Jeff McGahee, RT (R)(CT)(MR), Radiation Technologist
What did you want to be as a kid? And how did you ultimately choose your career?
As a kid growing up in the world before computers, cellphones and the internet, I dreamed of being a race car driver. I was always a thrill seeker, but as I grew older my care and concern for people became a stronger draw for me. I had wonderful grandparents whose example of unconditional love and concern for others paved the road as to how I would learn to treat others.
What is a typical workday like?
I work deep night weekends in the CT department, so most of my patients come from the Emergency Department. It is a fast-paced, high-stress work environment, but during those stressful times we all work together like the pit crew of a NASCAR race team. It may seem chaotic to others, but we all work together to achieve our common goal of caring for that patient.
What is the biggest challenge of your work?
My biggest challenge is more on the emotional side. Dealing with trauma cases is difficult for me because three years ago my 24-year-old son was a trauma patient. He lost control of his motorcycle and was thrown off his bike at a high rate of speed. The people in the emergency room that night did all they could to save him, but his injuries were too severe. Matthew had previously opted to become an organ donor, and his gift saved many lives. Last year, I got to meet one of the people he saved and hear his heart beat again through his recipient. So my biggest challenge of my work is not letting the tragedy of that day keep me from staying in the present so that I can continue to care for others.
What do you like most about your job?
I recently had a patient tell me a story of her experience with her hospital visit. She said, "I had to get an X-ray taken of my hand, because I had fallen and my hand took the brunt of the fall trying to catch myself. I wasn't sure it was broken, but it sure was painful. When my technologist called me from the waiting room, he mispronounced my name and did not introduce himself or even say hello. He took me into the room, positioned me for my X-rays and never said a word. He never smiled or even looked me in the eye. When he finished the exam, I thanked him and he never even acknowledged that I spoke. I left that department feeling very sad and unimportant that day."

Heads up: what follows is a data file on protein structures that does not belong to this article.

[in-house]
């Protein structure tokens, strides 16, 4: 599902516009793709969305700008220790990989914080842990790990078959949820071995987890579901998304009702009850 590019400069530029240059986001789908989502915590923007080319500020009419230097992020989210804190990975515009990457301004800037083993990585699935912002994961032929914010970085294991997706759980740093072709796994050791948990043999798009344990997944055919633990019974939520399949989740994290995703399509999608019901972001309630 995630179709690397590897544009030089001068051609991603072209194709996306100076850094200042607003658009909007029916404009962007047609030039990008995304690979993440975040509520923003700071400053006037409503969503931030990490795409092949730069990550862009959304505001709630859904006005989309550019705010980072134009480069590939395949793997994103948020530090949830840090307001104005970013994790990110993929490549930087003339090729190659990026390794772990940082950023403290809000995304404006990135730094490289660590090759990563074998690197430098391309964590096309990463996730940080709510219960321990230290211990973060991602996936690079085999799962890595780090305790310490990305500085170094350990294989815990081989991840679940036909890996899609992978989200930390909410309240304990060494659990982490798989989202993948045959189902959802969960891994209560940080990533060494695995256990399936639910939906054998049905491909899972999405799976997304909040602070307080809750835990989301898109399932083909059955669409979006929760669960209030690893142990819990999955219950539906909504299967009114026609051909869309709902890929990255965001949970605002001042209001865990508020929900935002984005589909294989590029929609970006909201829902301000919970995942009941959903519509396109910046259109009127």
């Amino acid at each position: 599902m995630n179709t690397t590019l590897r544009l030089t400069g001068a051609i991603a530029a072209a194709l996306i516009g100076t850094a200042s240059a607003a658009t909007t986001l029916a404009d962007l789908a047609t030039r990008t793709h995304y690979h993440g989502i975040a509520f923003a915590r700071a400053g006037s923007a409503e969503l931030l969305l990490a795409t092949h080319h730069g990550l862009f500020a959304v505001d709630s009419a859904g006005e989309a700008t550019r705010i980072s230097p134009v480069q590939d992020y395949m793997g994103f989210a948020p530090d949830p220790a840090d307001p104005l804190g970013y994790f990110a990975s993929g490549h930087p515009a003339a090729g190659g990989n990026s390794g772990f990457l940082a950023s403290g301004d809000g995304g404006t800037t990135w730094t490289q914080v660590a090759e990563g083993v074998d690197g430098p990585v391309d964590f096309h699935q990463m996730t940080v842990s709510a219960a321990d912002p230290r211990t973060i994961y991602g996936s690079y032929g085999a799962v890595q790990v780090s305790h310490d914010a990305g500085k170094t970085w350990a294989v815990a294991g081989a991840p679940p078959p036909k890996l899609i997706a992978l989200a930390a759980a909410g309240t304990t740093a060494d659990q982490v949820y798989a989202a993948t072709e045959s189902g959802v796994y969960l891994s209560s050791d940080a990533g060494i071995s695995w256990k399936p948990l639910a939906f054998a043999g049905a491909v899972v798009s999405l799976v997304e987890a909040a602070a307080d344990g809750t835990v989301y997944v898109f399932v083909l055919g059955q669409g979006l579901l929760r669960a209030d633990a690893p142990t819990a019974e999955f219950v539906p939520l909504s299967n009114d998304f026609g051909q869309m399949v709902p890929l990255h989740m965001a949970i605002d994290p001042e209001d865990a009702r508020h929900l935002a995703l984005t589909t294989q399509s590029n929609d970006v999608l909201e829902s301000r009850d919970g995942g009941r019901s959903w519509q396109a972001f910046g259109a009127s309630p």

That patient was my 74-year-old mother. She went on to tell me that if that technologist had just greeted her with a smile and shown an ounce of concern for her pain, it would have made all the difference in the world for her and she would have felt good about her experience. She said, "Jeff; you must remember that people need kindness. It's not enough to just do your job. You need to show others you really care, and a little thing like a smile is a crucial part of that care."
At first, I was appalled that someone would treat my mother in this manner. How dare they? But then it made me look at myself. Had I ever done this to someone's loved one? Had I ever just gone through the motions of doing my job?
Sadly, I knew the answer. My mother's story helped me remember why I became a health care worker in the first place. We will all become a patient one day, and we expect and hope that the people on duty will care for us and care about us, and not just go through the motions.
So what do I like most about my job? I like that I have the opportunity to be the person to my patients that my mother needed that day on her visit to the hospital. I get to make a difference to the people I serve.
What do you do when you are not at work?
I am an avid woodworker. I make rustic furniture, art pieces and other wood projects. Building something with my own two hands gives me a peace beyond words. There is a joy in creating something from nothing. After Matthew's death, not many things gave me any joy or peace, but creating beautiful wood projects somehow gives me joy.